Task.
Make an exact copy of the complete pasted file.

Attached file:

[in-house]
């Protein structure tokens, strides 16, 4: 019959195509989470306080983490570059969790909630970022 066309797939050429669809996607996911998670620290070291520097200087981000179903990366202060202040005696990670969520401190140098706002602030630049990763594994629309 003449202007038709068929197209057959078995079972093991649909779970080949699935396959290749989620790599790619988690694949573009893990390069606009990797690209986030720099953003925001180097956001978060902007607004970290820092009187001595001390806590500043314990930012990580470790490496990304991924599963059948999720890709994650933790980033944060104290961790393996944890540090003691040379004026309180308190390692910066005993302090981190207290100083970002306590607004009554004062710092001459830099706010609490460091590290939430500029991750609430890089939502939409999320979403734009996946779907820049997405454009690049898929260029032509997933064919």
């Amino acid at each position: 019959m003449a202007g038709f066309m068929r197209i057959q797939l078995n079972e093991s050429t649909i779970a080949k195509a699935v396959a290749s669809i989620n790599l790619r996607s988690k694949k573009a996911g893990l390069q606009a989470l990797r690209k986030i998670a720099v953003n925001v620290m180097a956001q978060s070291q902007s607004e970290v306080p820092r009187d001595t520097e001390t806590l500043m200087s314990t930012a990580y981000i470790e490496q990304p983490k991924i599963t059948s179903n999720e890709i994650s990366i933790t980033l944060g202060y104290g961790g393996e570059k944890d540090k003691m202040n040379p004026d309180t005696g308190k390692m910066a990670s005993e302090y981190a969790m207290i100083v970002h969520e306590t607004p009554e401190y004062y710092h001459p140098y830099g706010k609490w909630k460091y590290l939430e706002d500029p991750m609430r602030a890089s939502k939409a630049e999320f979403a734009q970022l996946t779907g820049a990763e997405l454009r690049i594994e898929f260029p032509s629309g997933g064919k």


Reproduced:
[in-house]
């Protein structure tokens, strides 16, 4: 019959195509989470306080983490570059969790909630970022 066309797939050429669809996607996911998670620290070291520097200087981000179903990366202060202040005696990670969520401190140098706002602030630049990763594994629309 003449202007038709068929197209057959078995079972093991649909779970080949699935396959290749989620790599790619988690694949573009893990390069606009990797690209986030720099953003925001180097956001978060902007607004970290820092009187001595001390806590500043314990930012990580470790490496990304991924599963059948999720890709994650933790980033944060104290961790393996944890540090003691040379004026309180308190390692910066005993302090981190207290100083970002306590607004009554004062710092001459830099706010609490460091590290939430500029991750609430890089939502939409999320979403734009996946779907820049997405454009690049898929260029032509997933064919």
């Amino acid at each position: 019959m003449a202007g038709f066309m068929r197209i057959q797939l078995n079972e093991s050429t649909i779970a080949k195509a699935v396959a290749s669809i989620n790599l790619r996607s988690k694949k573009a996911g893990l390069q606009a989470l990797r690209k986030i998670a720099v953003n925001v620290m180097a956001q978060s070291q902007s607004e970290v306080p820092r009187d001595t520097e001390t806590l500043m200087s314990t930012a990580y981000i470790e490496q990304p983490k991924i599963t059948s179903n999720e890709i994650s990366i933790t980033l944060g202060y104290g961790g393996e570059k944890d540090k003691m202040n040379p004026d309180t005696g308190k390692m910066a990670s005993e302090y981190a969790m207290i100083v970002h969520e306590t607004p009554e401190y004062y710092h001459p140098y830099g706010k609490w909630k460091y590290l939430e706002d500029p991750m609430r602030a890089s939502k939409a630049e999320f979403a734009q970022l996946t779907g820049a990763e997405l454009r690049i594994e898929f260029p032509s629309g997933g064919k």